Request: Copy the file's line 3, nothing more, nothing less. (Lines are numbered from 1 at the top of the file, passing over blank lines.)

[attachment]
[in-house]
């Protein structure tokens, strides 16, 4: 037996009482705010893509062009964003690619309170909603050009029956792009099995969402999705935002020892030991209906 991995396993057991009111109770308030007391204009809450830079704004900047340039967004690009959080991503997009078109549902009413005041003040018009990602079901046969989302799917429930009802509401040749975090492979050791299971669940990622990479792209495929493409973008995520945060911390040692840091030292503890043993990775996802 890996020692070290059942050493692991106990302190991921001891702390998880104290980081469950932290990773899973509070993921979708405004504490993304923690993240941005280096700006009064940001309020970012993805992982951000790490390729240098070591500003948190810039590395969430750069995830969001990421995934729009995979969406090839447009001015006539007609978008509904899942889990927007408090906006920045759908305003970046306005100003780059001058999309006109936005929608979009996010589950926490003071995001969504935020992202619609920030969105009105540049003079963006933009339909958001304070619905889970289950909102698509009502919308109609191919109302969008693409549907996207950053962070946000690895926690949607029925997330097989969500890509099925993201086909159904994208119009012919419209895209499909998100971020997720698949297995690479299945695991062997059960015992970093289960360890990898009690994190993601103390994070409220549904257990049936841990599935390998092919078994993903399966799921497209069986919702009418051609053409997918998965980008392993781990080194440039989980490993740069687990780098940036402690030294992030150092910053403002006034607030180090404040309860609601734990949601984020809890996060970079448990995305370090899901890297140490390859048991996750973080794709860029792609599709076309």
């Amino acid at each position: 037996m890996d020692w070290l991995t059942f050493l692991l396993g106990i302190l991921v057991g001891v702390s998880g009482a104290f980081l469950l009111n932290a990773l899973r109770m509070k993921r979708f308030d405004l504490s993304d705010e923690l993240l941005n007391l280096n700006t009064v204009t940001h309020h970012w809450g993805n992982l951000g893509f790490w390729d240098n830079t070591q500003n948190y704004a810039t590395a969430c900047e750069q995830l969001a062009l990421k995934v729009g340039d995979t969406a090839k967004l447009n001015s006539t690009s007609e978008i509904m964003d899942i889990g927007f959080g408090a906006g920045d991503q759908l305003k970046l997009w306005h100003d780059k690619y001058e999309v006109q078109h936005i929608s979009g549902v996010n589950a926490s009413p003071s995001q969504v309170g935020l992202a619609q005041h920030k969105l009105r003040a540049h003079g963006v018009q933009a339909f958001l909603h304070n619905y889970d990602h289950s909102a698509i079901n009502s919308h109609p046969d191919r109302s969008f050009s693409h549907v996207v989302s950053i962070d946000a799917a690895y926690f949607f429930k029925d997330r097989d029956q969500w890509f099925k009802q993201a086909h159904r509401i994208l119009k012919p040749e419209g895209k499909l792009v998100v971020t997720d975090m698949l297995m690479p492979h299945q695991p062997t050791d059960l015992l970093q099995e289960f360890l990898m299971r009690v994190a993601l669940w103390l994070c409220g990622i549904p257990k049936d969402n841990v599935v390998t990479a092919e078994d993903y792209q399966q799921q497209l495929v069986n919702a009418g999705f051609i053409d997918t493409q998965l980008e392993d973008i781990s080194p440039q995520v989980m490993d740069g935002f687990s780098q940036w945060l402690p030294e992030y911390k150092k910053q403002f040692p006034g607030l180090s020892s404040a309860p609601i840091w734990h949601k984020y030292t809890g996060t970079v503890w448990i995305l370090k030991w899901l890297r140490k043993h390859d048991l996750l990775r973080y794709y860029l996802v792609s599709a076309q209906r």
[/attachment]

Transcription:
């Amino acid at each position: 037996m890996d020692w070290l991995t059942f050493l692991l396993g106990i302190l991921v057991g001891v702390s998880g009482a104290f980081l469950l009111n932290a990773l899973r109770m509070k993921r979708f308030d405004l504490s993304d705010e923690l993240l941005n007391l280096n700006t009064v204009t940001h309020h970012w809450g993805n992982l951000g893509f790490w390729d240098n830079t070591q500003n948190y704004a810039t590395a969430c900047e750069q995830l969001a062009l990421k995934v729009g340039d995979t969406a090839k967004l447009n001015s006539t690009s007609e978008i509904m964003d899942i889990g927007f959080g408090a906006g920045d991503q759908l305003k970046l997009w306005h100003d780059k690619y001058e999309v006109q078109h936005i929608s979009g549902v996010n589950a926490s009413p003071s995001q969504v309170g935020l992202a619609q005041h920030k969105l009105r003040a540049h003079g963006v018009q933009a339909f958001l909603h304070n619905y889970d990602h289950s909102a698509i079901n009502s919308h109609p046969d191919r109302s969008f050009s693409h549907v996207v989302s950053i962070d946000a799917a690895y926690f949607f429930k029925d997330r097989d029956q969500w890509f099925k009802q993201a086909h159904r509401i994208l119009k012919p040749e419209g895209k499909l792009v998100v971020t997720d975090m698949l297995m690479p492979h299945q695991p062997t050791d059960l015992l970093q099995e289960f360890l990898m299971r009690v994190a993601l669940w103390l994070c409220g990622i549904p257990k049936d969402n841990v599935v390998t990479a092919e078994d993903y792209q399966q799921q497209l495929v069986n919702a009418g999705f051609i053409d997918t493409q998965l980008e392993d973008i781990s080194p440039q995520v989980m490993d740069g935002f687990s780098q940036w945060l402690p030294e992030y911390k150092k910053q403002f040692p006034g607030l180090s020892s404040a309860p609601i840091w734990h949601k984020y030292t809890g996060t970079v503890w448990i995305l370090k030991w899901l890297r140490k043993h390859d048991l996750l990775r973080y794709y860029l996802v792609s599709a076309q209906r």